Generate a FRC-style 2v2 schedule from a pool of teams

take in data points from each match (each alliance RP+total points)

Rank teams based on RP

Now, I’ve seen some resources like this and this, and I’ve made some progress, but I’m running into issues like a very poorly randomized schedule. Are there any resources available for this, or does anyone have insight into how to do this easily?

I had a problem once with Excel’s randomizing. Seemed that whenever the sheet opened up, I got the same random number to start with. So… I put in a couple of extra “gimme a random number” lines and it cleared up.

The better you can bound the problem, the better you can decide which problems aren’t really problems and which ones you need to address. As a first break point – how many teams do you anticipate, and how many matches per team in your tournament? In particular, how does the number of teams in the tournament compare to the number of matches each team should play in? The pivot point is each team playing one fewer match than there are teams in the tournament. In the case that they are equal, each team should be able to play on alliance once with each team, and against each team twice. Whether the field is larger or smaller will determine which problems your process will have to deal with. If that point is in the middle of your possibilities, you may wind up making two different programs. In any case, I’m not sure that excel is the right tool for the software (though it would be great for verifying the list as generated as meeting the criteria, and for doing the tracking after the matchups are done).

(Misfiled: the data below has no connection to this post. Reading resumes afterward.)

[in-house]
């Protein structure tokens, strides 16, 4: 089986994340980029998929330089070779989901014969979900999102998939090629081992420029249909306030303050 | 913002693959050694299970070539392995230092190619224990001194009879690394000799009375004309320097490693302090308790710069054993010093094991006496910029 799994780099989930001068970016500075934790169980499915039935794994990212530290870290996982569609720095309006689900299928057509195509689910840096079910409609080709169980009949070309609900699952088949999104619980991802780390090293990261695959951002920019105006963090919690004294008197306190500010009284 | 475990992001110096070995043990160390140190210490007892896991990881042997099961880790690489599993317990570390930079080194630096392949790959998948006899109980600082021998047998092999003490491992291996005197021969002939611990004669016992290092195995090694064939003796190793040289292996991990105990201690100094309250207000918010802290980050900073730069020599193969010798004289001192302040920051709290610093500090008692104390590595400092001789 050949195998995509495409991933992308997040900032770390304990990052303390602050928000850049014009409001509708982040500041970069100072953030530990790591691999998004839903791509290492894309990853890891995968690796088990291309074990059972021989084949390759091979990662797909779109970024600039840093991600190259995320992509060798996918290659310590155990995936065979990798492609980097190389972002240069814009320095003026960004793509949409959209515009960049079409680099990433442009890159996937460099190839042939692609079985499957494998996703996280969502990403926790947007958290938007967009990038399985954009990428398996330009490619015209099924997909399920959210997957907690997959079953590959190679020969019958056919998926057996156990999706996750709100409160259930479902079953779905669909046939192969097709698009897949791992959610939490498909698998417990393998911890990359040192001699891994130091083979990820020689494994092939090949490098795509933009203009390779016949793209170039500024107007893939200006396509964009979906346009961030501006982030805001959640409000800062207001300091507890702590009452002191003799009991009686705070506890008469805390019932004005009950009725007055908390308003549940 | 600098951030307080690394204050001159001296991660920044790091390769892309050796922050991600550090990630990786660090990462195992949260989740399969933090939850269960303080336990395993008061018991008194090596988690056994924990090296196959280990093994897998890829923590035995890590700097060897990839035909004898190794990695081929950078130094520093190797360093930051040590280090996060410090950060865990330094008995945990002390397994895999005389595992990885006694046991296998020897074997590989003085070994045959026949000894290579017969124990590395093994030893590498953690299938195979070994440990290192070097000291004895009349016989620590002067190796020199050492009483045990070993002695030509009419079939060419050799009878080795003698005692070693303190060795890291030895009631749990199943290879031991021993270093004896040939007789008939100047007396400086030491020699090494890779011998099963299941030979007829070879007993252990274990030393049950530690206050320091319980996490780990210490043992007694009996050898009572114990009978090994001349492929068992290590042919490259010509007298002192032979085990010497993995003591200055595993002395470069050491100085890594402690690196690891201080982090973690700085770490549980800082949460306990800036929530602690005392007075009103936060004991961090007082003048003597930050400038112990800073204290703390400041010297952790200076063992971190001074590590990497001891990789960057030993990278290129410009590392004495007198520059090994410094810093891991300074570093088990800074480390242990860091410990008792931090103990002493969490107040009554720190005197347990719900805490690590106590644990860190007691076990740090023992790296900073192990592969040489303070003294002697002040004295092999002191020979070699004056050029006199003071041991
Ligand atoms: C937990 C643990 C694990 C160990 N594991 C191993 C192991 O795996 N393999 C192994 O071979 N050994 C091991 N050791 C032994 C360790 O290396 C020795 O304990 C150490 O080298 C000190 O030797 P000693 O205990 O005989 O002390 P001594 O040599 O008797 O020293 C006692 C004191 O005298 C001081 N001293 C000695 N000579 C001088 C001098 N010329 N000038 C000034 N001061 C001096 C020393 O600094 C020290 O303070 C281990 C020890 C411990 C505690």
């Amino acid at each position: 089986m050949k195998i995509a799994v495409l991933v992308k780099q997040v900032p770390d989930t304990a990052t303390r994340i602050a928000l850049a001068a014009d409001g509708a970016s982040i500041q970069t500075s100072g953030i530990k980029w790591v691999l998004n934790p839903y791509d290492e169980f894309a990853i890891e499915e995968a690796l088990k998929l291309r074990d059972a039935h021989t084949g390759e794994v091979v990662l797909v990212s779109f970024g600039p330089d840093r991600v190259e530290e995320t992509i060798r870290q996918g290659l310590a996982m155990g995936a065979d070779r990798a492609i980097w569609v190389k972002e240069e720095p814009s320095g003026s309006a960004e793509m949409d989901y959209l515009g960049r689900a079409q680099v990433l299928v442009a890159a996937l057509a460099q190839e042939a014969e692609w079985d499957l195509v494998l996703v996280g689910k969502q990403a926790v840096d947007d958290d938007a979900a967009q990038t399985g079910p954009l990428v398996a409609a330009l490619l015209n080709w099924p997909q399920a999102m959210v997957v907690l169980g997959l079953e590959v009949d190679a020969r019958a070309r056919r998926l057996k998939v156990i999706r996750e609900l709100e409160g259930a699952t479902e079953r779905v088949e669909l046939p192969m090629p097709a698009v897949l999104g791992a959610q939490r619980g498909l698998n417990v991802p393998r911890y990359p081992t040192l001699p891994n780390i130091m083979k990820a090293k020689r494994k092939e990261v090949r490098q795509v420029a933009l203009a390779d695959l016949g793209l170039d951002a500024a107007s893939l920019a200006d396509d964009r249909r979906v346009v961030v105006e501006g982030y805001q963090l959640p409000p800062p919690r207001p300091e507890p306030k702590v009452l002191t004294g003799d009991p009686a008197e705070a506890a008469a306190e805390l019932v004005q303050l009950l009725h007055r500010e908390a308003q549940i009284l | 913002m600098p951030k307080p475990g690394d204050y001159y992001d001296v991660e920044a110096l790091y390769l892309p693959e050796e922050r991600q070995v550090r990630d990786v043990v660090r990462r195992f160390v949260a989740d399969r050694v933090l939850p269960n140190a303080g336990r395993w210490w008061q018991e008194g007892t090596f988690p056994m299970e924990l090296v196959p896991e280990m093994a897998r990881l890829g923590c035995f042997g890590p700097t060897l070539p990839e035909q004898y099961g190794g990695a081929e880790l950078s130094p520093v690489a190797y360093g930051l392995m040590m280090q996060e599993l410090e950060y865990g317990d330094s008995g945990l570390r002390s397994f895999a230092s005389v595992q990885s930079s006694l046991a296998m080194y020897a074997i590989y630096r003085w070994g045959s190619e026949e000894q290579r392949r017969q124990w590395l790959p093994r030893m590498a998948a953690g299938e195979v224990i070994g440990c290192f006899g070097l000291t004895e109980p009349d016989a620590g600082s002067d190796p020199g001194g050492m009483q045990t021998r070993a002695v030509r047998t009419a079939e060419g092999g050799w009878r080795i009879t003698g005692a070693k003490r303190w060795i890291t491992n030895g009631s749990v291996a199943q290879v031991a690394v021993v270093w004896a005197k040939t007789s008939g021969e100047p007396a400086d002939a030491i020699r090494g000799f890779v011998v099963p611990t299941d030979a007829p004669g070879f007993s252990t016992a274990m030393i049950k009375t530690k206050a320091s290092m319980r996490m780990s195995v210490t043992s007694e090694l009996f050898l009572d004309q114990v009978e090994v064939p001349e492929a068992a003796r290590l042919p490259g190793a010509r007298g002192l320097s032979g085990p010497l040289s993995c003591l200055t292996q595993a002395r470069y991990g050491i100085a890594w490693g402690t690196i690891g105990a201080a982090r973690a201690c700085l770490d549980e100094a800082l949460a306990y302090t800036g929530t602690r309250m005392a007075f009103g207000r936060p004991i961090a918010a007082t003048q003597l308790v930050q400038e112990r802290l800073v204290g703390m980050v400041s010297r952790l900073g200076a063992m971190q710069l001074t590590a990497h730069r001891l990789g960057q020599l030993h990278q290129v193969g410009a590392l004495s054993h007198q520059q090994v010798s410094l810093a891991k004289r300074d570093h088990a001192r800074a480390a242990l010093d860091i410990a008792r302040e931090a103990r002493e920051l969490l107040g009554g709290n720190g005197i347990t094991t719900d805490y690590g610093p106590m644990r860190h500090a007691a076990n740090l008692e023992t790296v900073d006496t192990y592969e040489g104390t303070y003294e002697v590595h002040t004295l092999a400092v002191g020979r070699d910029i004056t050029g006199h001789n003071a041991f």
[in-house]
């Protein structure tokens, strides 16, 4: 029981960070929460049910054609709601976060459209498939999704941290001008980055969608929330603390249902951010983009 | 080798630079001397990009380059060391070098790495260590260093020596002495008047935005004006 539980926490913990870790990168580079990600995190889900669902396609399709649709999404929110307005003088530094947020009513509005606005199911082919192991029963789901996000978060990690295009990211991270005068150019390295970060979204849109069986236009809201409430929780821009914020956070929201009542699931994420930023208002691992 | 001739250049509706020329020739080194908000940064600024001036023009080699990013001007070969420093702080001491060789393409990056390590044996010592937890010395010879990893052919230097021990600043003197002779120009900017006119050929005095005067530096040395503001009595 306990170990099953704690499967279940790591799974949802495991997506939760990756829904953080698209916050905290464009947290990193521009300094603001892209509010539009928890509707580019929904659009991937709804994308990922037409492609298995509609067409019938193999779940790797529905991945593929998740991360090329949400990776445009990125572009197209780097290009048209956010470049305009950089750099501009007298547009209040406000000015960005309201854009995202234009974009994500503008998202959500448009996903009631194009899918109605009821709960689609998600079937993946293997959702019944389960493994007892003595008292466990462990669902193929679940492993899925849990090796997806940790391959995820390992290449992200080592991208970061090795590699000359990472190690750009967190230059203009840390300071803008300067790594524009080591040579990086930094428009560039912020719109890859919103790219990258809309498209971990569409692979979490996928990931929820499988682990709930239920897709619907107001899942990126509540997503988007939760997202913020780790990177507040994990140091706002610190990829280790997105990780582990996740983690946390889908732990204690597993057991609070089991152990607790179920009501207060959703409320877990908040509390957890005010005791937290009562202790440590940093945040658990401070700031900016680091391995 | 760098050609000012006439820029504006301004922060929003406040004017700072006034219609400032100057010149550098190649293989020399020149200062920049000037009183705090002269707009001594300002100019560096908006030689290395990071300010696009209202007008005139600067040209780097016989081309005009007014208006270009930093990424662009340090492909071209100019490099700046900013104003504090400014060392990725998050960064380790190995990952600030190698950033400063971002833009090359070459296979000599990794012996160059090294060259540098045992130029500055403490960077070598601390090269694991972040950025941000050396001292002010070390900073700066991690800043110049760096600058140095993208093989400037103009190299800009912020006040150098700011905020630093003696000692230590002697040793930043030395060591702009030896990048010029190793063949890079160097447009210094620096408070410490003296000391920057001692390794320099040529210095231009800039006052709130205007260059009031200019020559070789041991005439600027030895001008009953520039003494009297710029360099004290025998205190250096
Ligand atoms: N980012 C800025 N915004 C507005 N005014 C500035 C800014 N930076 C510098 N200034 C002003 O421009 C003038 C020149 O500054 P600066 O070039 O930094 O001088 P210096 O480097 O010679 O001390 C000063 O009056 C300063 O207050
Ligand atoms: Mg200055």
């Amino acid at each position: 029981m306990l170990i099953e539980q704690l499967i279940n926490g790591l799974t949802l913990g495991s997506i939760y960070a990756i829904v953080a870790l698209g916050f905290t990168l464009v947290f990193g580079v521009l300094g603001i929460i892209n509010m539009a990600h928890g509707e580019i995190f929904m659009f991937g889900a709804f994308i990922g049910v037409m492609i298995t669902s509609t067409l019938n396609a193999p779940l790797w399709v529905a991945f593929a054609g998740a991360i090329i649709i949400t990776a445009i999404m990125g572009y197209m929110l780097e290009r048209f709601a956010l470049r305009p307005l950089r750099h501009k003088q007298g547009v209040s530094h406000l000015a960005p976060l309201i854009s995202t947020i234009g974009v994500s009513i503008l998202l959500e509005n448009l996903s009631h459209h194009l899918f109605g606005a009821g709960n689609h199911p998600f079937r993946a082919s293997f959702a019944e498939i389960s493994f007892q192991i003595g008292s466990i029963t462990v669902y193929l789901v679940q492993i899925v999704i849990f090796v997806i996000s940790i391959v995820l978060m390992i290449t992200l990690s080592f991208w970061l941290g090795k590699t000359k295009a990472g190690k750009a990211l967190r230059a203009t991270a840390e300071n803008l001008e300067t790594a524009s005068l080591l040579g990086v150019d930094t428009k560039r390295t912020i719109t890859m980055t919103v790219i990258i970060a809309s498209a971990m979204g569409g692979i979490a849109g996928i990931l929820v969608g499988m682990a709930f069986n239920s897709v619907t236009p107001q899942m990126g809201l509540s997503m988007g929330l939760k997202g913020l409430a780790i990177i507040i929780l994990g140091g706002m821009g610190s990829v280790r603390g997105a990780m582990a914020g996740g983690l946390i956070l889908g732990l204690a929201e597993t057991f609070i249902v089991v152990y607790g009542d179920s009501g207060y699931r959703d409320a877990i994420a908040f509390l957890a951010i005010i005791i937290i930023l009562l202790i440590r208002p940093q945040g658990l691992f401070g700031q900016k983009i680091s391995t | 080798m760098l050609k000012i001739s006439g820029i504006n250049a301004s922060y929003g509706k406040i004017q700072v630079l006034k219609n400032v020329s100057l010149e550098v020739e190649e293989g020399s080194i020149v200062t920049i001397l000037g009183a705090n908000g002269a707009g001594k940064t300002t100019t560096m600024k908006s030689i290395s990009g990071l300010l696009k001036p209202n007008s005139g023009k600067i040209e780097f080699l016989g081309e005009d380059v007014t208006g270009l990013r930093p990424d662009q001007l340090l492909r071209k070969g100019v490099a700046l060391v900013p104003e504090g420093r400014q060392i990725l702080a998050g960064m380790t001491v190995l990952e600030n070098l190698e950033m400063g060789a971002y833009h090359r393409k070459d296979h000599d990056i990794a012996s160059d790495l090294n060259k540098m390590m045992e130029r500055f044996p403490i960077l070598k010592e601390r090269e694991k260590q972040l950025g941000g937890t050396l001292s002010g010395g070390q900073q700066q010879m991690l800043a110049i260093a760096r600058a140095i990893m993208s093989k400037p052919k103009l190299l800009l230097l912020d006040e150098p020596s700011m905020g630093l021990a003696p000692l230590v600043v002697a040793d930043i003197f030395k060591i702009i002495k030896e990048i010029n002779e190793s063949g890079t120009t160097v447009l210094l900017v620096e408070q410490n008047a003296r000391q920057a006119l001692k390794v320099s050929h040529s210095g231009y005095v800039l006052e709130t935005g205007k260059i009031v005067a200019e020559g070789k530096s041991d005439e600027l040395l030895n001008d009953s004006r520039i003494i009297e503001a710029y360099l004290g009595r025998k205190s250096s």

I’ve done this before and have just ended up using VEX’s Tournament manager. Works very well for generating 2v2 matches. Doesn’t help your exact situation but if you are willing to just copy out the schedule you could make this work.

I see two topics here: A) Generating match schedules, and B) Producing and updating rankings on-the-fly